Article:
Renu, the daughter of my maid, is 14 and loves accompanying her mother to her various ‘offices’. Renu believes her mother is really popular – while some ‘gift’ her clothes, others give exotic food.
She also thinks that her mother’s work looks easy and remains confused about why she cribs about it all the time.
Renu loves talking to ‘big’ girls in particular. They wear ‘foreign’ clothes and talk in a way that she only sees on TV at one of the other houses her mother works at. She loves it when they talk in front of her so that she gets to be a part of their world.
One such girl she was talking to was wearing a very large T-shirt with really ‘short jeans’.
Renu instantly thought that like her, this didi wears borrowed clothes as well. Given how outspoken and inquisitive Renu is – and while her mother washed dishes in the kitchen – she asked the didi where she got this shirt from.
The girl told Renu that it was her ex-boyfriend’s shirt; ‘ex’ meaning ‘forgotten’ and ‘boyfriend’ being someone she once loved. Renu asked her whether it was a very expensive shirt or whether she still missed him.
The girl answered, “Sometimes, when people leave, they don’t like taking everything with them, and choose to leave something or keep something to hold as a memory of a particular place and time. I wear it because it’s a very comfortable shirt – which woman’s clothes often aren’t. I’m also very bad at letting go and whenever I wear it, I feel my memory of him pass away with every wash.”
Renu had always thought that the world these didis inhabited was very fairy-tale like. But this story was something she could relate to, she saw that this didi had the same sadness on her face that her mother sometimes had – especially when Renu had to sleep on an empty stomach.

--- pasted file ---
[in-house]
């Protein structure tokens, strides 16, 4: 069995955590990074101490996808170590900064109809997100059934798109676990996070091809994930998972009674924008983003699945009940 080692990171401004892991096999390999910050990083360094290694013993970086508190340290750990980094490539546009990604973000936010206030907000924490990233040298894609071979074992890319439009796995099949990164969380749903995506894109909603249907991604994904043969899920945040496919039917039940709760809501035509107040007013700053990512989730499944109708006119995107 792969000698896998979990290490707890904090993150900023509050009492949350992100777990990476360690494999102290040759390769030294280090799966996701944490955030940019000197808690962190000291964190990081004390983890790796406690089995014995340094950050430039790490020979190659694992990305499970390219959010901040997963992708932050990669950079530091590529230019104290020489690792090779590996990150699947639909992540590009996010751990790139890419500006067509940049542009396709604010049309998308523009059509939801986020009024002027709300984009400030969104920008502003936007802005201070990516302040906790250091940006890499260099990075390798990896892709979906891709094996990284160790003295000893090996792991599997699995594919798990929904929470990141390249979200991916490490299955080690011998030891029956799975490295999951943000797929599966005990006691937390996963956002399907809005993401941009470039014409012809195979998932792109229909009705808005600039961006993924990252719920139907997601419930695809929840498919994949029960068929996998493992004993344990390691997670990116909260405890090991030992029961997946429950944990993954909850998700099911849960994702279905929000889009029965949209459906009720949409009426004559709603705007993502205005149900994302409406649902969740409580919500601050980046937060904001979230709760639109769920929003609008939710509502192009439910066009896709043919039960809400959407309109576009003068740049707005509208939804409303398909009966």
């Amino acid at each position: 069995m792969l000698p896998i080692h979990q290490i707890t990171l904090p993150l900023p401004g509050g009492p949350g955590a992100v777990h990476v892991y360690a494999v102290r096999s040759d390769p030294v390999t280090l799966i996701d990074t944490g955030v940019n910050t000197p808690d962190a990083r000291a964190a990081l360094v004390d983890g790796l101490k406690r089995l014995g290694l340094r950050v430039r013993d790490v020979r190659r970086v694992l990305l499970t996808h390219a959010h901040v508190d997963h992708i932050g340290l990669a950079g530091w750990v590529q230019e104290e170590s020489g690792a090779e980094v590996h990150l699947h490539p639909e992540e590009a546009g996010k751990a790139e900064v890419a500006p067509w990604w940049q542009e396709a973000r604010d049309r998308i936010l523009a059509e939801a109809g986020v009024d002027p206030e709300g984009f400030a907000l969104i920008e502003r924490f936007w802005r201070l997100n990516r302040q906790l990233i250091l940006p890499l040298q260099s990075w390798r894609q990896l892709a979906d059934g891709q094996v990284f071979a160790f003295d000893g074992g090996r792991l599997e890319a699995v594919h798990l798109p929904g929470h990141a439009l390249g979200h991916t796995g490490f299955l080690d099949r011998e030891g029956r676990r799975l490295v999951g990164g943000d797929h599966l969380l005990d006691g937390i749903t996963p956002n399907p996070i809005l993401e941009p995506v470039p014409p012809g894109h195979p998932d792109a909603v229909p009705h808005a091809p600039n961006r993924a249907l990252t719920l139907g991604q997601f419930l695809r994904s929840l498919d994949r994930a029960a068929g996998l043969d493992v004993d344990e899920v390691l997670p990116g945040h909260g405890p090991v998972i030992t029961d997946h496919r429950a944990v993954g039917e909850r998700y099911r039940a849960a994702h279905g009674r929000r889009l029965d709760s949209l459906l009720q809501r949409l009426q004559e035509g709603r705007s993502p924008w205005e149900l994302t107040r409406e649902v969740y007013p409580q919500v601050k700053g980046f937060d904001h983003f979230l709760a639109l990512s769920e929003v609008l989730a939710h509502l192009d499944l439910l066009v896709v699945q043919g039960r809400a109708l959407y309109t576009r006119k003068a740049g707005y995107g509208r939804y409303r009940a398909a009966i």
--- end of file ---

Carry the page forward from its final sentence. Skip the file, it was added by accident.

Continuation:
A confused Renu showed the blood-stained skirt she was wearing to the girl. She told her, “Like you, I also get many free clothes; some are torn, some stained, some are very tight but I still keep them.”
The girl said, “How do you feel wearing them?”
Renu said, “They look so expensive, so I don’t mind dirty clothes as long as I get to keep them. I was reading a book the other day and there was a picture of soil and its layers. My mother told me that her and me are the sub-soil, cleaning toxic pollutants and releasing nutrients to the outer world.”
The girl told Renu that she was a smart kid who has a bright future ahead. She asked Renu the ritual ‘what she wants be when she grow up’ question.
“An actress,” came the prompt reply, and Renu skipped away, singing ‘Apna Time Aayega’.
Shailja Gusain is an aspiring writer/translator based in Delhi. She reads to be more empathetic to her counterparts no matter what country, age or identity.
Featured image credit: Pariplab Chakraborty